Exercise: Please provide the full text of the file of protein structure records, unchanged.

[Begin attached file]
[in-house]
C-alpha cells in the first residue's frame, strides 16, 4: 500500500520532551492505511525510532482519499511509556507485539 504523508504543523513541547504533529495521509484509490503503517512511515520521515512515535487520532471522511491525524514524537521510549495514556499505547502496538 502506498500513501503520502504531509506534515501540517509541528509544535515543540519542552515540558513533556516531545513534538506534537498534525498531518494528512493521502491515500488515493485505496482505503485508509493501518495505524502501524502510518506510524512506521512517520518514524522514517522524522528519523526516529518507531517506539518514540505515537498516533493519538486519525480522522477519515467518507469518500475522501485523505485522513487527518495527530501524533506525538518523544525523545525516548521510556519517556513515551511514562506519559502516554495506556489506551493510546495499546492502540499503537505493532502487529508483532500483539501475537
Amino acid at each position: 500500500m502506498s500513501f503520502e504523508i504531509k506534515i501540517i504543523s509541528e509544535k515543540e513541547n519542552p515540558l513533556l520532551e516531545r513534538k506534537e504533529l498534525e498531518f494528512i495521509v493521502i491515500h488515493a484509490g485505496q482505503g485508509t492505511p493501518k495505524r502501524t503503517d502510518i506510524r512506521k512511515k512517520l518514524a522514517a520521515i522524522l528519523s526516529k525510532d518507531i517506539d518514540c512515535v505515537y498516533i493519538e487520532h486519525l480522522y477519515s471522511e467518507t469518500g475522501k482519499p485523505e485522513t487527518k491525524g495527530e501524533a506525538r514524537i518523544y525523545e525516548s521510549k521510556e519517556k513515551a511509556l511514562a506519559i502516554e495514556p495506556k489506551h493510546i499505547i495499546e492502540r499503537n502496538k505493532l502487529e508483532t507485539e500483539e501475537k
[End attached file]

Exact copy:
[in-house]
C-alpha cells in the first residue's frame, strides 16, 4: 500500500520532551492505511525510532482519499511509556507485539 504523508504543523513541547504533529495521509484509490503503517512511515520521515512515535487520532471522511491525524514524537521510549495514556499505547502496538 502506498500513501503520502504531509506534515501540517509541528509544535515543540519542552515540558513533556516531545513534538506534537498534525498531518494528512493521502491515500488515493485505496482505503485508509493501518495505524502501524502510518506510524512506521512517520518514524522514517522524522528519523526516529518507531517506539518514540505515537498516533493519538486519525480522522477519515467518507469518500475522501485523505485522513487527518495527530501524533506525538518523544525523545525516548521510556519517556513515551511514562506519559502516554495506556489506551493510546495499546492502540499503537505493532502487529508483532500483539501475537
Amino acid at each position: 500500500m502506498s500513501f503520502e504523508i504531509k506534515i501540517i504543523s509541528e509544535k515543540e513541547n519542552p515540558l513533556l520532551e516531545r513534538k506534537e504533529l498534525e498531518f494528512i495521509v493521502i491515500h488515493a484509490g485505496q482505503g485508509t492505511p493501518k495505524r502501524t503503517d502510518i506510524r512506521k512511515k512517520l518514524a522514517a520521515i522524522l528519523s526516529k525510532d518507531i517506539d518514540c512515535v505515537y498516533i493519538e487520532h486519525l480522522y477519515s471522511e467518507t469518500g475522501k482519499p485523505e485522513t487527518k491525524g495527530e501524533a506525538r514524537i518523544y525523545e525516548s521510549k521510556e519517556k513515551a511509556l511514562a506519559i502516554e495514556p495506556k489506551h493510546i499505547i495499546e492502540r499503537n502496538k505493532l502487529e508483532t507485539e500483539e501475537k